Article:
Purposeful motor… we have heard the term but what does it mean? Why is it important? How does it help? To understand it we must first understand Praxis. Praxis is a smooth chain of motor actions based on a thought about something we want to accomplish. Guess what? This is something as small as taking a sip of water! Everything we do purposefully throughout our day is purposeful motor even if we don’t realize how that chain of action is occurring.
Praxis involves 4 steps:
1. Have a thought or idea about what it is we want to do.
2. Cognitively develop a motor plan of how to execute it.
3. Complete the action.
4. Make adjustments as needed to accomplish the action if the first try doesn’t succeed.
Let’s use the taking a sip of water example. I decide I need a drink, then subconsciously, I work out a plan to accomplish that. The next step is to complete that chain of actions (extending my arm to reach for the cup, closing my fingers around the cup, lifting the cup and bringing it towards my mouth, tilting it back as I bring it to my lips, taking a sip, and swallowing). But let’s say I am not looking, and I reach for my cup but miss it. I get that sensory feedback that it is not in my hand, and I can make the adjustments I need to make it happen on the next try.
Those with Apraxia, like our spellers, have difficulty with Praxis. Apraxia means the lack of or absence of Praxis. Therefore, executing smooth, purposeful chains of action is difficult. You may hear us refer to the brain/body disconnect. What we mean by that is that the brain has the idea but has difficulty either motor planning or executing the motor plan. This is also affected by sensory difficulties that our Spellers face as they are not getting reliable sensory feedback for that fourth step of Praxis. This makes it difficult to make adjustments and for them to know exactly where their body is in space.
So how can we help those with Apraxia? We motor coach/prompt them through activities just like we do with spelling in S2C. (Did you know that spelling is purposeful motor itself?) Choose a task, or have your speller share their goals – this can be a self-care task, a chore around the house, a fun activity, or anything else you can think of. Now here is the important part, we have to find the right place to start and break the task down into small enough steps. No step is too small to accomplish. Most importantly, presume competence in the body just as much as we do in the brain. It can be done! Exude confidence always! It just might take a while and only be accomplished one step at a time, but that is ok! As the task becomes easier, we pull back on the prompting – just like with spelling – so that the speller can become more independent in the task. We are helping the speller build neuronal connections to make the activity more automatic.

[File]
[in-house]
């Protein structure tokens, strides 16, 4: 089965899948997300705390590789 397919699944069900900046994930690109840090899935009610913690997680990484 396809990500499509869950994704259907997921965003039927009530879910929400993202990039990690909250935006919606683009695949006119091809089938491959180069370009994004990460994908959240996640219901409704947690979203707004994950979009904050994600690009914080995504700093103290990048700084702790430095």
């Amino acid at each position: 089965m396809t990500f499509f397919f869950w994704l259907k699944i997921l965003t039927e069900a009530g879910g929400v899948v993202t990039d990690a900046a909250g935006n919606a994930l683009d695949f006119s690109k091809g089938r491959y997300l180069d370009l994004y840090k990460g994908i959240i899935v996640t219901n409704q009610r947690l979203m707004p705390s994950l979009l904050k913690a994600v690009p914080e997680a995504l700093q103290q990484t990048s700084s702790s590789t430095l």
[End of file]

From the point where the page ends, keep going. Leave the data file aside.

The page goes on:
Want to hear another cool thing? Spelling helps other purposeful motor tasks, and other purposeful motor tasks help with spelling. The more that purposeful activities are practiced, the more control our Spellers will get over their body in general. This can also help with regulation over time!
Practice! Practice! Practice!
Katlyn Billue is an S2C Practitioner, Certified Occupational Therapy Assistant, and Mentor for I-ASC. She loves working alongside the spellers as a motor specialist to accomplish their goals!